In my previous post (see here) I explained how we planned our home and now I would like to share details of how we went about creating it.
We project managed the entire build ourselves and with Feargal being involved in the construction industry as a Building Surveyor, this made the job a lot easier on me! It took a year to complete and we moved in in August 2006.
It is very traditional in design and based on an Irish Victorian Farmhouse. We feel we have successfully achieved our goal and have also included in the building many modern additions which certainly were not available back in our ancestor’s time when these types of houses were first built.
One of the most important features for us were the windows and doors. Feargal did a lot of research on old Victorian houses at planning stage so that we got the proportions of ours right. The other necessary element of the windows was that they must be made from timber and slide up and down using metal weights as traditional sash windows would have done in the Victorian era. We also had a look at doors on old Georgian and Victorian houses so that we could replicate these on our home. There is definitely more work with timber windows and doors over modern uPVC as they need to be repainted every 4 – 5 years and they are certainly more expensive to buy but we felt that they would give the house the character we were looking to achieve and to date are delighted with our choice.
The proportions of the building itself were also important. Our ceilings throughout are 9½ feet tall, the roof is covered in natural slate and the external walls are covered in a wet dash finish which we won’t need to paint. All our internal doors, stairs and mouldings were custom made, again to replicate the Victorian style and plaster cornices and coving has been fitted throughout.
We have a geothermal powered underfloor heating system on both floors (the system comprises of hundreds of metres of pipes buried in a continuous loop in our front field. These pipes absorb heat from the earth which feeds back to a heat pump in the house which in turn warms pipes under all of the flooring). The benefit of underfloor heating is that we have no radiators anywhere and so it makes furnishing rooms a lot easier in that you are not trying to position furniture or curtains in such as way as they are preventing heat getting into the room.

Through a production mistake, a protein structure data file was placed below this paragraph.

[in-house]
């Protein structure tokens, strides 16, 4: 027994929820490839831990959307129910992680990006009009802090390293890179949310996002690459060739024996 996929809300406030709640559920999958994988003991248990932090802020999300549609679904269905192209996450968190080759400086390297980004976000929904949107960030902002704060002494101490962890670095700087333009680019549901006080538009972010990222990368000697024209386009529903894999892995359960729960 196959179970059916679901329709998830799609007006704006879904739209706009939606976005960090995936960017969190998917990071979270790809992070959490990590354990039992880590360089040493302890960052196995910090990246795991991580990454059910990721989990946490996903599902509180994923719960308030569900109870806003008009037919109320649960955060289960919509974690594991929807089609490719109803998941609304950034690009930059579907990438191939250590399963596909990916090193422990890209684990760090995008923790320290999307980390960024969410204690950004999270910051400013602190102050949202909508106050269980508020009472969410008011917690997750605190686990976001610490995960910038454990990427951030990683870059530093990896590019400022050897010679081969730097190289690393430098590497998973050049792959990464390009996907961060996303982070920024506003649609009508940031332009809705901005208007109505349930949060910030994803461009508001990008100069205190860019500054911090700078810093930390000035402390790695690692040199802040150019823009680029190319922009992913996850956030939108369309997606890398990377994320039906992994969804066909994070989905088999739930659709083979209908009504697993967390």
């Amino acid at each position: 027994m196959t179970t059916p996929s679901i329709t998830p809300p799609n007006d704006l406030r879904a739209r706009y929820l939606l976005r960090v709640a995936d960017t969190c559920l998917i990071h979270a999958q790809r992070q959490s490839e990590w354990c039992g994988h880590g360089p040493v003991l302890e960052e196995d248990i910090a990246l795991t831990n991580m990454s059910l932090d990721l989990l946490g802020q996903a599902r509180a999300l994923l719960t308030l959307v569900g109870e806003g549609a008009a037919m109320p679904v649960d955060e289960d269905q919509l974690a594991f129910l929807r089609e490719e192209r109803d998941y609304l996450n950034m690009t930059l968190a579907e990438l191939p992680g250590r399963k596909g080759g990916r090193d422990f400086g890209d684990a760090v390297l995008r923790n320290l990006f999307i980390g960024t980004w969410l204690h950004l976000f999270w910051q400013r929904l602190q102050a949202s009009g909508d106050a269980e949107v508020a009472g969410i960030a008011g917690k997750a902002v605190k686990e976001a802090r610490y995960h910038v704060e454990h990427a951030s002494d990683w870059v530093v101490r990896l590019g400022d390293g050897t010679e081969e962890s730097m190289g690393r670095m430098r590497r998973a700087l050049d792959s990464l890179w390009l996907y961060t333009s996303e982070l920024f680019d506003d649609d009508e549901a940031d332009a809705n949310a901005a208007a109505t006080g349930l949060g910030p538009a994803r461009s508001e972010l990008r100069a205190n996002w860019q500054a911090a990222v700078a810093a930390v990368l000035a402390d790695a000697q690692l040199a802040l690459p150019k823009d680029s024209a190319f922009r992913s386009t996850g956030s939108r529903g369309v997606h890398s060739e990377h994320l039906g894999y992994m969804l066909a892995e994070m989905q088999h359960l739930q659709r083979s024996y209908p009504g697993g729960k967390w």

We also have a rainwater harvester – this gathers all of the rainwater which falls onto our roof into a tank under our garden. The collected water is piped back into the house and supplies all toilets, showers and washing machine.
We have a built in vacuum cleaner so I’m not lugging a hoover around and up and down stairs – a great invention!!
All of these systems were planned before construction started as all necessary pipework had to be provided for in the building before we started to get the inside completed or the garden landscaped.
In my opinion, anyone who has a wish to build their own house can do so and all it takes is organisation. There are various stages to the building process and probably the most difficult part is getting the tradespeople onto site at the right time in order to keep the construction schedule flowing.
We had a definite vision of how we wanted our house to look and this certainly helped when it came to picking finishes. I would advise anyone thinking of building their own home to do as much research as possible beforehand. Gather your ideas together before employing your Architect/Designer so that they can create your vision and even when your plans are done and perhaps the planners want you to make changes to it, to stay positive. Sometimes, what might appear as a setback can eventually work out as a blessing – our first plans were turned down flat as they were possibly a little too decorative which then lead us to the simple style we ended up with. It was certainly one of the best ‘setbacks’ we’ve ever had!
I would love to hear from anyone else who has gone down the self-build route. Would you do it again, what part of the build did you find the most stressful/enjoyable, would you do it again, and if so, what advice would you give to someone reading this article who are about to start the self-build journey?
Our house isn’t perfect and there are little things we would change if we were doing it again (they say you have to building three houses before you get it right!). We don’t ever see ourselves moving from here – we have the house we always wanted, built in the beautiful Irish Countryside with our family close by and the best neighbours anyone could wish for… this is our forever home and we really are ‘living the dream’…